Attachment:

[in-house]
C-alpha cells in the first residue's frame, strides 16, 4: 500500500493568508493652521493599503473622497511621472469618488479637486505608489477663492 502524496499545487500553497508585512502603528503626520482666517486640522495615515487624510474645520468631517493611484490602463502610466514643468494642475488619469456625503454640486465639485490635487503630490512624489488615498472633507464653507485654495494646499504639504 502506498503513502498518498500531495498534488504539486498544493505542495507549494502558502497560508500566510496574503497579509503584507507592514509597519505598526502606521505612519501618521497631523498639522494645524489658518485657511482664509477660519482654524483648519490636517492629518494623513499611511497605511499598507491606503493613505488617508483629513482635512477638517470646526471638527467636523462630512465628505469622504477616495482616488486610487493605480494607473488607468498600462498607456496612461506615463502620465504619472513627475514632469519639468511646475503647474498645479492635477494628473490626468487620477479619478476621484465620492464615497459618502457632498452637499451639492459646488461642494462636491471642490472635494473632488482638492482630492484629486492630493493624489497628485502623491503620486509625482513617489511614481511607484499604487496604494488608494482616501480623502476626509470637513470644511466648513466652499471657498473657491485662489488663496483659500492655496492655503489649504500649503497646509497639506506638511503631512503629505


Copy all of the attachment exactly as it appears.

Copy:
[in-house]
C-alpha cells in the first residue's frame, strides 16, 4: 500500500493568508493652521493599503473622497511621472469618488479637486505608489477663492 502524496499545487500553497508585512502603528503626520482666517486640522495615515487624510474645520468631517493611484490602463502610466514643468494642475488619469456625503454640486465639485490635487503630490512624489488615498472633507464653507485654495494646499504639504 502506498503513502498518498500531495498534488504539486498544493505542495507549494502558502497560508500566510496574503497579509503584507507592514509597519505598526502606521505612519501618521497631523498639522494645524489658518485657511482664509477660519482654524483648519490636517492629518494623513499611511497605511499598507491606503493613505488617508483629513482635512477638517470646526471638527467636523462630512465628505469622504477616495482616488486610487493605480494607473488607468498600462498607456496612461506615463502620465504619472513627475514632469519639468511646475503647474498645479492635477494628473490626468487620477479619478476621484465620492464615497459618502457632498452637499451639492459646488461642494462636491471642490472635494473632488482638492482630492484629486492630493493624489497628485502623491503620486509625482513617489511614481511607484499604487496604494488608494482616501480623502476626509470637513470644511466648513466652499471657498473657491485662489488663496483659500492655496492655503489649504500649503497646509497639506506638511503631512503629505